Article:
Tuesday, October 07, 2008

Money Makes The World Go Round

Do you get the image of Liza Minelli in a top hat when you read that title for this post? The point of the song wasn't quite to tell us that firms and consumers need liquid assets, something that can be used to ease transactions in general and to make barter unnecessary, something that allows a firm to pay its employees this month while waiting for its customers to pay it next month. Money or short-term credit.

It is short-term credit which appears to have almost dried up in the financial markets of many countries and the injections of money into the system are an attempt to oil the gears sufficiently so that somehow the markets for short-term credit get going again. Whether it works is a big question mark.

Paul Krugman, among others, has argued for a while that the crisis we are living is not a liquidity crisis but one about lack of capital, and if that is right the liquidity injections will not work. Now he has written a short paper (pdf) about the reasons the crisis globalized so very rapidly. (You can skip the squiggles and just read the bits in English if you don't like squiggles.)

He concludes that the financial markets are a whole lot more global than we have thought, or at least more global in ways we did not prepare for. They allowed the exporting of the American crisis more rapidly and efficiently (sarcasm) than many economists expected.

Then to the House Oversight Committee which has discussed the sad story of the Lehman Brothers' demise:

Prior to the hearing, Republican members of the Oversight Committee released a report in which they concluded that deregulation is not to blame for the current trouble in the financial system.

The report goes on to discuss the net-capital rule, which is a regulation limiting the amount of debt that financial institutions are allowed to take on. In the report, House Republicans argue that there should be no such rule, because bankers will just "find ways around" it:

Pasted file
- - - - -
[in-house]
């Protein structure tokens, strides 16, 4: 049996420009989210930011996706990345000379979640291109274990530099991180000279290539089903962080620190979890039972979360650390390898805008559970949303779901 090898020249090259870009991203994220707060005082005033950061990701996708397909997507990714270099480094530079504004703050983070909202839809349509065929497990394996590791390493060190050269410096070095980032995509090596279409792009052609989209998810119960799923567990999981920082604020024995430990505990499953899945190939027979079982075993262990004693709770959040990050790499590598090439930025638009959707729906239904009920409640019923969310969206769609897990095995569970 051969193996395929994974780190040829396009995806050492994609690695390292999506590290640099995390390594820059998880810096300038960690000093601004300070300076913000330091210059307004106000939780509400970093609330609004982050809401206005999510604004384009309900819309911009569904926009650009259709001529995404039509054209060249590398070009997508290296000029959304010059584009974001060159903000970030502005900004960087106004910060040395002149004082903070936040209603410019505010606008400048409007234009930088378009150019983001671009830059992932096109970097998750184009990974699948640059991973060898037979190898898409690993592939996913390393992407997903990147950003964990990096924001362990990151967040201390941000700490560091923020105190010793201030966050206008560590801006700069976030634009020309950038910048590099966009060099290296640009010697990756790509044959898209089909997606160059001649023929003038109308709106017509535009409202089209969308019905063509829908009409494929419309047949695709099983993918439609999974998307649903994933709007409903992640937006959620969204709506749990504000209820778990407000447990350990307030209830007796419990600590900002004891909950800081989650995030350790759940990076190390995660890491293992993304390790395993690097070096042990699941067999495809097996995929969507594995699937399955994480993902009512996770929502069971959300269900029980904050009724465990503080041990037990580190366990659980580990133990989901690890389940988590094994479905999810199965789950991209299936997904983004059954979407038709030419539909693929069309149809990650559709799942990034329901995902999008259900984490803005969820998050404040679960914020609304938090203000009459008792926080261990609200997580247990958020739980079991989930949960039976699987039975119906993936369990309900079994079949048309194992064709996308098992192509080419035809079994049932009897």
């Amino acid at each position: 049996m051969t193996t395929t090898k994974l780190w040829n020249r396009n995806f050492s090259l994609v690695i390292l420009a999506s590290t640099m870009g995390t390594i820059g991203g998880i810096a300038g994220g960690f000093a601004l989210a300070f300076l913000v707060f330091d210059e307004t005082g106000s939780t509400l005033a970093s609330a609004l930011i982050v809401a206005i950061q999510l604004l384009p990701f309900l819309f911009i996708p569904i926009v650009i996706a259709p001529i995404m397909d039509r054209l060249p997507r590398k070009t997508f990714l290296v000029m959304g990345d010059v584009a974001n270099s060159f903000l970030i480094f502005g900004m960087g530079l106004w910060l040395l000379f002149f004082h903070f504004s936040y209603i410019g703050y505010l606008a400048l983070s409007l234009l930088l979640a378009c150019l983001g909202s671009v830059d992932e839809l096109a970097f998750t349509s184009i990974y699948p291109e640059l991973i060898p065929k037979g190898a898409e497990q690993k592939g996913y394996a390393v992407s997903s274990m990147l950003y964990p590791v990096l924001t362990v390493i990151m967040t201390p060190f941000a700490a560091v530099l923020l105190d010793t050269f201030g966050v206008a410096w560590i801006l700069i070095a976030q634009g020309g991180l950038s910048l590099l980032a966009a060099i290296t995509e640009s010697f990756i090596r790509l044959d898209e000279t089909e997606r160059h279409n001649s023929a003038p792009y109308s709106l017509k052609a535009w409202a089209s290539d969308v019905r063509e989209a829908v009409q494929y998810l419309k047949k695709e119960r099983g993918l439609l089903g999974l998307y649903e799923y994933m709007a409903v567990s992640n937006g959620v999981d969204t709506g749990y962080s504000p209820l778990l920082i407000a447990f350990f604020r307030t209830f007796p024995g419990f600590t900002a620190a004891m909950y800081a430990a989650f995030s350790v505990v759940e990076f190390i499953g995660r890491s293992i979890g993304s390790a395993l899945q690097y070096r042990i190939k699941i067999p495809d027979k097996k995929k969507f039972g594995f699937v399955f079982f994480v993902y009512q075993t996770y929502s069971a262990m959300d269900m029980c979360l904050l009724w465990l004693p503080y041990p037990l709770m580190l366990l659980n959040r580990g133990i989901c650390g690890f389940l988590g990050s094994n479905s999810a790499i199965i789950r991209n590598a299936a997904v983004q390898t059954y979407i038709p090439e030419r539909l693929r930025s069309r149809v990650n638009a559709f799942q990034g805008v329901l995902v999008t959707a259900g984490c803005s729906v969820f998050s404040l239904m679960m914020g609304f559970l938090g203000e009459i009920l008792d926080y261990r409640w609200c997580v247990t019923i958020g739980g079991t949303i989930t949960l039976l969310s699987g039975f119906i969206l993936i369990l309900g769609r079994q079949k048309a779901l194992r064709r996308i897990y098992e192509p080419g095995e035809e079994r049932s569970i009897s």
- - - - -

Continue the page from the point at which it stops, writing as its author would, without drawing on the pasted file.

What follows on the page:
Banking regulations require financial institutions to limit their asset risk per unit of capital, but writing regulations that simply mandate an appropriate level is unlikely to work for very long because it is in the interest of bankers to find ways around these requirements in pursuit of profit.

However, the report completely fails to note that financial institutions carrying huge debt-to-capital ratios contributed to the recent meltdown. Furthermore, it was the Bush administration, through the auspices of the Securities and Exchange Commission, that actively relaxed the debt-to-capital regulation.

In 2004, the SEC loosened the rule mandating "that broker dealers limit their debt-to-net capital ratio to 12-to-1." The five investment banks that qualified for an alternative rule - Bear Stearns, Lehman Brothers, Merrill Lynch, Goldman Sachs, and Morgan Stanley - were allowed "to increase their debt-to-net capital ratios, sometimes, as in the case of Merrill Lynch, to as high as 40-to-1."

According to the New York Times, the investment banks themselves lobbied for the rule change, because it would "unshackle billions of dollars held in reserve as a cushion against losses on their investments." However, when the subprime mortgage bubble burst, the investment firms no longer had enough cash on hand "to weather the storm."

Chairman of the Oversight Committee, Rep. Henry Waxman (D-CA), said this lax regulation "proved to be a temptation" that the investment firms "could not resist," but "when asset values decline — as the subprime market did — leverage rapidly consumes a company's capital and jeopardizes its survival.

Barry Ritholz wrote that the SEC exemption is "in large part responsible for the huge build up in financial sector leverage over the past 4 years — as well as the massive current unwind":

It's always interesting that the "law-and-order" Republicans are so very unwilling to have any laws apply to the marketplace and that they justify this by saying that the clever buggers would just get around them. This reminds me of George Bush telling us how there's no point in trying to really tax the rich as they'll run rings around the government and take their money abroad.

I still think that the whole financial markets fiasco is because of lack of proper oversight and proper regulatory rules. For instance the credit default swaps were insurance, but they were not subjected to the rules insurance companies had to follow.